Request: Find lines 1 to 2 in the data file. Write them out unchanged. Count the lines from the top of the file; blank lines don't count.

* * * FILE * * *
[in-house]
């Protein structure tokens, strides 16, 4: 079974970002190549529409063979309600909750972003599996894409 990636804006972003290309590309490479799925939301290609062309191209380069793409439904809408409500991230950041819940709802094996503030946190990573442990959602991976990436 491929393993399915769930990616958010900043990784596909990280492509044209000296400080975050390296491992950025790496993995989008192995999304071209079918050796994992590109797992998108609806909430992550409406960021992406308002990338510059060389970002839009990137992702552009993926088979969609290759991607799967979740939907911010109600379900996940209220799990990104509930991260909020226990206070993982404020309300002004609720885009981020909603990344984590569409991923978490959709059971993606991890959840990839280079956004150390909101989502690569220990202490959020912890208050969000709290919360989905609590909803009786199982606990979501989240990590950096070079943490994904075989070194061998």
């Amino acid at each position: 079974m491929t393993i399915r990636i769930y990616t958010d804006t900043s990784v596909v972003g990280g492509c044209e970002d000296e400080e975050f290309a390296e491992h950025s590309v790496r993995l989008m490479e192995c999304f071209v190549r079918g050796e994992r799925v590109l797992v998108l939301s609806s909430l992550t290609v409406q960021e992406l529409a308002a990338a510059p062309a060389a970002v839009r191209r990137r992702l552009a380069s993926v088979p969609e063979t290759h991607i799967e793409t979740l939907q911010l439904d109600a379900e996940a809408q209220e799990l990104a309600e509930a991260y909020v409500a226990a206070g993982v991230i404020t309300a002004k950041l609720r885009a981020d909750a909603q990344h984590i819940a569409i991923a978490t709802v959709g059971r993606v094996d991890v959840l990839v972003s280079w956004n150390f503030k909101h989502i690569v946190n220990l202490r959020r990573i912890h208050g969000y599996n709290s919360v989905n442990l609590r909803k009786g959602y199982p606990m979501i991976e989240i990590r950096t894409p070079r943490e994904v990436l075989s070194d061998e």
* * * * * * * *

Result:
[in-house]
């Protein structure tokens, strides 16, 4: 079974970002190549529409063979309600909750972003599996894409 990636804006972003290309590309490479799925939301290609062309191209380069793409439904809408409500991230950041819940709802094996503030946190990573442990959602991976990436 491929393993399915769930990616958010900043990784596909990280492509044209000296400080975050390296491992950025790496993995989008192995999304071209079918050796994992590109797992998108609806909430992550409406960021992406308002990338510059060389970002839009990137992702552009993926088979969609290759991607799967979740939907911010109600379900996940209220799990990104509930991260909020226990206070993982404020309300002004609720885009981020909603990344984590569409991923978490959709059971993606991890959840990839280079956004150390909101989502690569220990202490959020912890208050969000709290919360989905609590909803009786199982606990979501989240990590950096070079943490994904075989070194061998």